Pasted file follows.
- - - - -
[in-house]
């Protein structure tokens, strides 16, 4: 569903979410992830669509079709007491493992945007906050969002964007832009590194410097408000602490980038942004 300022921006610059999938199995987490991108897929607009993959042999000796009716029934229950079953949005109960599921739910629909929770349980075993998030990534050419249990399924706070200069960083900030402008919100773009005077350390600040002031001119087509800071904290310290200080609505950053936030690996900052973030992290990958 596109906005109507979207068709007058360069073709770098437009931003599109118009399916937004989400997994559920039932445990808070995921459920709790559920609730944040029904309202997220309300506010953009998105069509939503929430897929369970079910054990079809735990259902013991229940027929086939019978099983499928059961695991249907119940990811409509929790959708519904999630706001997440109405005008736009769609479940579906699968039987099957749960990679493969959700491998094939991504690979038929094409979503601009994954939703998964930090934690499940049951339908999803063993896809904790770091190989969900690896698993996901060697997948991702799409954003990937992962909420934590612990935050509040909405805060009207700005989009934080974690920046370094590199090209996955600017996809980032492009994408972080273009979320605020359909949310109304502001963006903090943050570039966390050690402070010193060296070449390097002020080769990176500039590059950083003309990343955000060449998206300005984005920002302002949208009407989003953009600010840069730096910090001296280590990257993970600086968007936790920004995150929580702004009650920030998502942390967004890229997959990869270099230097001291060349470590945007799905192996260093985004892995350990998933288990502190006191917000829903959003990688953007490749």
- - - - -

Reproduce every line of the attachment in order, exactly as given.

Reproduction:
[in-house]
């Protein structure tokens, strides 16, 4: 569903979410992830669509079709007491493992945007906050969002964007832009590194410097408000602490980038942004 300022921006610059999938199995987490991108897929607009993959042999000796009716029934229950079953949005109960599921739910629909929770349980075993998030990534050419249990399924706070200069960083900030402008919100773009005077350390600040002031001119087509800071904290310290200080609505950053936030690996900052973030992290990958 596109906005109507979207068709007058360069073709770098437009931003599109118009399916937004989400997994559920039932445990808070995921459920709790559920609730944040029904309202997220309300506010953009998105069509939503929430897929369970079910054990079809735990259902013991229940027929086939019978099983499928059961695991249907119940990811409509929790959708519904999630706001997440109405005008736009769609479940579906699968039987099957749960990679493969959700491998094939991504690979038929094409979503601009994954939703998964930090934690499940049951339908999803063993896809904790770091190989969900690896698993996901060697997948991702799409954003990937992962909420934590612990935050509040909405805060009207700005989009934080974690920046370094590199090209996955600017996809980032492009994408972080273009979320605020359909949310109304502001963006903090943050570039966390050690402070010193060296070449390097002020080769990176500039590059950083003309990343955000060449998206300005984005920002302002949208009407989003953009600010840069730096910090001296280590990257993970600086968007936790920004995150929580702004009650920030998502942390967004890229997959990869270099230097001291060349470590945007799905192996260093985004892995350990998933288990502190006191917000829903959003990688953007490749």